At Eliassen Group, we get a lot of questions from clients and members of the community about Program Increment (PI) Planning in SAFe. One that we get frequently is, "What is this PI Planning event, and why should we care?" I'd like to provide an answer. PI Planning is, without question, the most valuable event in the Scaled Agile Framework® (SAFe®). It is critical to the success of an Agile Release Train (ART) and the success of the teams on that ART. For clarity’s sake, an ART in SAFe is the foundational construct that groups people around the delivery of value in the form of a customer solution.
Scaled Agile defines PI Planning as, "Program Increment (PI) Planning is a cadence-based, face-to-face event that serves as the heartbeat of the Agile Release Train (ART), aligning all the teams on the ART to a shared mission and Vision." SAFe further admonishes, "PI Planning is essential to SAFe: If you are not doing it, you are not doing SAFe."
PI Planning is also the longest and most expensive event in SAFe. If you aren’t doing PI Planning well, you’re not just “not doing SAFe well," you’re throwing money down the drain. But more than wasting money, you're wasting the time, energy, and efforts of your biggest competitive advantage -- your people.
What Is the Goal of the PI Planning Event?
The primary purpose of PI Planning is to create alignment between the people doing the work and the people asking for the work. Shockingly, in many organizations we consult with, the people doing the work and the people asking for the work have never had a conversation. Worse yet, the people doing the work often have no idea who the customer(s) is/are for that work and how they will use what is being built for them. In many companies, requirements are created in a vacuum by people who are disconnected from those building the solution, resulting in "solutions" that take too long, cost too much, and don't meet the customers' needs.
The first half of day one of PI Planning is the "ask" from the business to the teams on the ART for the business objectives they want to achieve in the next quarter. This is when the business comes to the ART and explains the "what" and the "why" that will extend and enhance the solution that delivers value for one or more customers. The importance of this cannot be understated. In so many organizations, the people doing the work have no idea how what they are doing on a sprint-by-sprint basis contributes to achieving real business objectives. PI Planning brings everyone together and ensures that they are all operating from the same set of objectives, and that is truly revolutionary and powerful.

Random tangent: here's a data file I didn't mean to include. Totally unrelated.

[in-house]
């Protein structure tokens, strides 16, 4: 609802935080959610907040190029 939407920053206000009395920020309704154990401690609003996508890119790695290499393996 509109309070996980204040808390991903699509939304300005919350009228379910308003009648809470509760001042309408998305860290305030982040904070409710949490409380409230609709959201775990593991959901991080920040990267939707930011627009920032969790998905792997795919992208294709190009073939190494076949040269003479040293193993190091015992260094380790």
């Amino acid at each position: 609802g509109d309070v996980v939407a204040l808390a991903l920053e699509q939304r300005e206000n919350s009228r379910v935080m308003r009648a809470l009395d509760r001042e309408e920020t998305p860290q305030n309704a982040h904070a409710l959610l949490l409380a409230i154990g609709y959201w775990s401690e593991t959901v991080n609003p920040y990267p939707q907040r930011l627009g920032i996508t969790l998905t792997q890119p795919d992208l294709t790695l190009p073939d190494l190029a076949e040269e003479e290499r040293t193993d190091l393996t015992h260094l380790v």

What Are the Benefits of PI Planning?
When done correctly, PI Planning is a powerful and effective mechanism for achieving business objectives for customers, stakeholders, and the organizations serving them. Here are some examples:
- Alignment between the business and the people doing the work.
- Transparency among all the members of the ART, the stakeholders, and leadership.
- Team building among the teams on the ART and their business owners.
- Identification of inter-ART and external dependencies and the creation of contracts to deliver those dependencies.
- Identification of team and ART-level risks and the creation of action plans to mitigate them.
- Effective delivery of real value for customers through the presentation of actual business objectives and the commitment of the ART to deliver them.
- Clear understanding of cost and returns on investment via the allocation of the people on the ART to the identified business objectives and the calculation of the value derived from those business objectives.
Who attends PI Planning?
Everyone on the Agile Release Train, Business Owners, Product Management, System Architecture and Engineering, Stakeholders, Suppliers, the System Team, and anyone else needed to create, agree, and commit to a plan for the next quarter. If you're considering PI Planning and you're asking yourself, "Should a certain person or group attend?" the answer is "yes." Better to have them and not need them than need them and not have them. As you exercise your PI Planning muscle, you will get better at knowing who needs to attend.
How to Do Effective PI Planning?
Ideally, these people all come together in the same geography and conduct the PI Planning event in the same room. However, with the advent of COVID and because of the global workforce, we may have to deal with remote PI Planning. Eliassen has previously posted about success patterns for remote PI Planning.